• Ricia Marano

The Oft Forgotten Job Search Step: The Thank You

You’re doing well. You’ve written a killer cover letter and resume. You got an interview and feel like you’ve aced it. Now you just sit back and wait for the offer to come in. Wellllll…not quite. Your next step is to write and send a thank you note.

The thank you note is often neglected which is exactly why you should do one. Others don’t and anything that will give you an edge is always a good idea. So send a proper thank you within 24 hours of your interview, and because you are sending one, make sure you get the name(s) of the person(s) that interview you. Make a note of their name (be sure of the spelling), or better yet, ask for a business card. The thank you note can be an email (preferred method) or a simple handwritten card. If it’s handwritten, use your best handwriting so it can be understood because you’re not going to simply say thanks.

The post interview thank you needn’t be long, but it should contain a few items:

· How much you appreciated meeting with them (here’s your thank you).

· Something specific that was discussed in the interview (refer to the notes you took).

· Why you are excited/interested in the opportunity.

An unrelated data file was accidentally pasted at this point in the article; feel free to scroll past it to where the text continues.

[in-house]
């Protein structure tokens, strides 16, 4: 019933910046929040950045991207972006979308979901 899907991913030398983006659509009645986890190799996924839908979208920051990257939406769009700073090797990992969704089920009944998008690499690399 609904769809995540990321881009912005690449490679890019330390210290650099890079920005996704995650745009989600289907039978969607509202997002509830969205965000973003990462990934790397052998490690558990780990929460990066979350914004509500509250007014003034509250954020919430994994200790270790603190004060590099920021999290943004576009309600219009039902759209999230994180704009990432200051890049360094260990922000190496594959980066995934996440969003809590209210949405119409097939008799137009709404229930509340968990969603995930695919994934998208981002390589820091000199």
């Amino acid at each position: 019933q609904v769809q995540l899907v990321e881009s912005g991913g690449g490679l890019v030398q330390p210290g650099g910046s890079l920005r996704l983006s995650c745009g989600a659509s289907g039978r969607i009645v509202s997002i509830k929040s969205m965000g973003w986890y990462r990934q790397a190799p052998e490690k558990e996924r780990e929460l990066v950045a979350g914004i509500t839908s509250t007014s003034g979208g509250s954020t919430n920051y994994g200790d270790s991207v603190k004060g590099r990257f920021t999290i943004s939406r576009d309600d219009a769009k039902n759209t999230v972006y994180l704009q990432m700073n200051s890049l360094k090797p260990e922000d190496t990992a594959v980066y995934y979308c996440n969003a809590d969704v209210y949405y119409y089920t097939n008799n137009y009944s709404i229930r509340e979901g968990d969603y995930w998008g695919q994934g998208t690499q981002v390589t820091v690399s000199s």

· Brief explanation as you why you are a good fit.

· Next steps and your contact information.

It seems like a lot, but it can be rendered in a few short statements. For example…

Thank you again for taking the time to speak with me about the

IT position and giving me additional insight into the position. I

would be thrilled to use my project management skills to benefit

IT Corporation and its goals, including the new software development

project you will be starting in the near future.

Please don’t hesitate to contact me at (474) 555-5500 if you have

any additional questions. I look forward to hearing from you.

Keep the note to 150 words or less, and you are golden. You should also send a thank you after any additional interviews.

So why are you going through the trouble of writing a thank you note? Well as I mentioned before, many people skip this step so you will stand out from the crowd by doing one. Also it shows courtesy and respect to those you took the time to read your cover letter and resume as well as to interview you. It gives you the opportunity to reiterate points made during the interview such as a particular skill and/or a project discussed. You can also mention something you forgot to bring up that is important like a skill, achievement, etc. Lastly, it shows off your written communication skills. The interviewer/hiring manager will look at it as a sample of your writing abilities and style so craft it carefully ensuring there are no errors.

A thank you note post interview is a simple way to get your candidacy shifted to the top of the pile. It could mean the difference between being hired or discarded from the list. Since it doesn’t take much time and can mean so much, why not do one?

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